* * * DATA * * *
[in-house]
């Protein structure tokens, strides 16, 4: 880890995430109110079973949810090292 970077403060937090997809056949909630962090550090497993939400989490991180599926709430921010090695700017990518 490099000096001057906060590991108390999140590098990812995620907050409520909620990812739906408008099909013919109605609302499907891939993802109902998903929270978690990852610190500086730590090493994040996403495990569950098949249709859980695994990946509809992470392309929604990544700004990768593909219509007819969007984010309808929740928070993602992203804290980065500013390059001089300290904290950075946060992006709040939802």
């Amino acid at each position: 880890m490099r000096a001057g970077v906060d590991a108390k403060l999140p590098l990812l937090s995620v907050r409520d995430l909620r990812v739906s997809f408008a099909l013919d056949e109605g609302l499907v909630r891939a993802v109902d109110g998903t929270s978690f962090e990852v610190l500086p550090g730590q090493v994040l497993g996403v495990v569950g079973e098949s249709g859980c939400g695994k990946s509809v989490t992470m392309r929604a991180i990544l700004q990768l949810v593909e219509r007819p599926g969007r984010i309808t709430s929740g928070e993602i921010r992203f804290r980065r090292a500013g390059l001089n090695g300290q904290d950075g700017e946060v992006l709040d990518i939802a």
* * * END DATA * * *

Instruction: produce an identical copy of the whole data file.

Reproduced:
[in-house]
């Protein structure tokens, strides 16, 4: 880890995430109110079973949810090292 970077403060937090997809056949909630962090550090497993939400989490991180599926709430921010090695700017990518 490099000096001057906060590991108390999140590098990812995620907050409520909620990812739906408008099909013919109605609302499907891939993802109902998903929270978690990852610190500086730590090493994040996403495990569950098949249709859980695994990946509809992470392309929604990544700004990768593909219509007819969007984010309808929740928070993602992203804290980065500013390059001089300290904290950075946060992006709040939802």
């Amino acid at each position: 880890m490099r000096a001057g970077v906060d590991a108390k403060l999140p590098l990812l937090s995620v907050r409520d995430l909620r990812v739906s997809f408008a099909l013919d056949e109605g609302l499907v909630r891939a993802v109902d109110g998903t929270s978690f962090e990852v610190l500086p550090g730590q090493v994040l497993g996403v495990v569950g079973e098949s249709g859980c939400g695994k990946s509809v989490t992470m392309r929604a991180i990544l700004q990768l949810v593909e219509r007819p599926g969007r984010i309808t709430s929740g928070e993602i921010r992203f804290r980065r090292a500013g390059l001089n090695g300290q904290d950075g700017e946060v992006l709040d990518i939802a």